Learn to connect your ideas logically. Practise using discourse markers such as However, Consequently, Yet, Whereas, and So, to score good points for organisation.

Use of Language: 5 points

This is the part that deals with your range and accuracy of vocabulary and grammar. You score well if you use a variety of grammar structures and a wide range of vocabulary.

As you see, you have four chances of getting points. It’s not just about constructing long, complex, and error-free sentences. You get just as many points for the other three aspects.

Fact 8: LISTENING – You don’t need to understand every single word.

Don’t freak out if you can’t always keep up when you are listening to English speakers. This is totally normal. You can’t control the speed of the speakers, and nothing is repeated, so it is almost impossible to catch every single word that is spoken.

Just try to make sense of what you caught, and don’t worry about what you may have missed. You understand more than you think.

Practice listening for key words, and for signal words such as Because, However, and Also.

Use your common sense to complete a sentence. Like this one: ‘Butterflies the size of a ___________ were observed by the team.’ It has to be a singular noun, and it’s something bigger than a butterfly.

Trust that with these skills, you can still score all your points, even if you missed some parts.

Fact 9: SPEAKING – ‘Proficient’ does not mean ‘perfect’.

Don’t get hung up on the idea that you can’t make any mistakes during your speaking exam. That’s not what proficiency is about. It is about using the English language in a natural way, like millions of people do all the time. And nobody is perfect.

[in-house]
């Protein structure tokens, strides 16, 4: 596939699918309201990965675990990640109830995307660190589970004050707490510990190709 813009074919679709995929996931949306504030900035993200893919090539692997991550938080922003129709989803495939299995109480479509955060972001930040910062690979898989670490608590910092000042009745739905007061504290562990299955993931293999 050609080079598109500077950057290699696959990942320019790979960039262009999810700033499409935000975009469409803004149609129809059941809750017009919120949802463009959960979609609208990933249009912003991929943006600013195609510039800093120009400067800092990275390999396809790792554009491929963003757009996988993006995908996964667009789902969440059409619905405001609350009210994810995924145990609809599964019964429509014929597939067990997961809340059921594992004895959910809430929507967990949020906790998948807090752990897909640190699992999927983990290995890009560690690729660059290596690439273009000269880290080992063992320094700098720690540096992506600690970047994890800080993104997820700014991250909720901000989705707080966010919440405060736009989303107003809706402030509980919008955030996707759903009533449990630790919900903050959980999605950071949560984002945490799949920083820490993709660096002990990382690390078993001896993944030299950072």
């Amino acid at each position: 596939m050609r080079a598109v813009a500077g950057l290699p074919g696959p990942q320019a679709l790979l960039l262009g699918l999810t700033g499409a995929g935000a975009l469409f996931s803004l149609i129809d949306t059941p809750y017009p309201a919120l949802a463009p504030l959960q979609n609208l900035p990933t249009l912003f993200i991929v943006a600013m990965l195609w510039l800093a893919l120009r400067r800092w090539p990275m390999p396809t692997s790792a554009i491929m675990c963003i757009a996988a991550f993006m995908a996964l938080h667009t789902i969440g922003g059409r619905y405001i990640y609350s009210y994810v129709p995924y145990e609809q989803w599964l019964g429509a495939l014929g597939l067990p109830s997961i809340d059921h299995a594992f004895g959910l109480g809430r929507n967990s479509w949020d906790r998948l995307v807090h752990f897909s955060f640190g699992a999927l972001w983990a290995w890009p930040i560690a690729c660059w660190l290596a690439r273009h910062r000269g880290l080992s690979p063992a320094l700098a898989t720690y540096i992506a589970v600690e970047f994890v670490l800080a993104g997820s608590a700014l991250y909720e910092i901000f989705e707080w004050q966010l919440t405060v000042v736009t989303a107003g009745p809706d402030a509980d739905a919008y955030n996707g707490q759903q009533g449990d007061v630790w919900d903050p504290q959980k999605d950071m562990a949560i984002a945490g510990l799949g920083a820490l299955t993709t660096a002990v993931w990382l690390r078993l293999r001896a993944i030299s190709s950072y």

During your speaking test, it’s alright if you ask the examiner for clarification if you don’t understand the question. This would happen under normal circumstances too.

Use phrases like: ‘Could you repeat the question, please?’ and ‘Do I understand correctly that..?’ You will still score good points if you give a great answer to the question.

You could also rephrase the examiner’s question to get started with your answer. Just make sure you don’t repeat the question word by word.

Fact 10: If they can do it, so can you.

Over the years, millions of candidates have passed the Cambridge C2 Proficiency exam. And if they can do it, so can you.

Remember that it’s a skills test. And skills can be learnt. You just have to put in the work to reach your goal.

So take on a positive attitude and set your mind to achieving your dreams. Look at the exam as a challenging opportunity that will open the doors to great prospects for the rest of your life.

Where do you go from here?

If you are still reading, I bet you are going to pass the Cambridge C2 Proficiency exam.

You know you can definitely make it happen.

This year, you will hold that certificate in your hands that shows you speak English at the highest level.

You can start living your dream life.

Still have some doubts?

Don’t kick yourself if your confidence cracks once in a while.

Nobody said it was easy.

Nobody can do it all on their own.

We all need some emotional support sometimes.

If you feel you could use some help, scroll down to the bottom of this page to get our free 7-day email course and learn how to become unstoppable when preparing for the C2 exam.

You have nothing to lose, and only your dreams to win.

About the author 

Suraya Roos

Suraya is from The Netherlands, but she lives in Penang, Malaysia. She has a Ba in English Studies and a TESOL Instructor Certificate. She's been teaching English to adult students from many different countries and backgrounds for more than ten years.


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  • I took the C1 advanced exam, stuttered at the spoken test due to anxiety, and ended up missing one point from C2. I got 199 points and several weeks later I still cry about it. I doubt I will ever try taking any other english exam.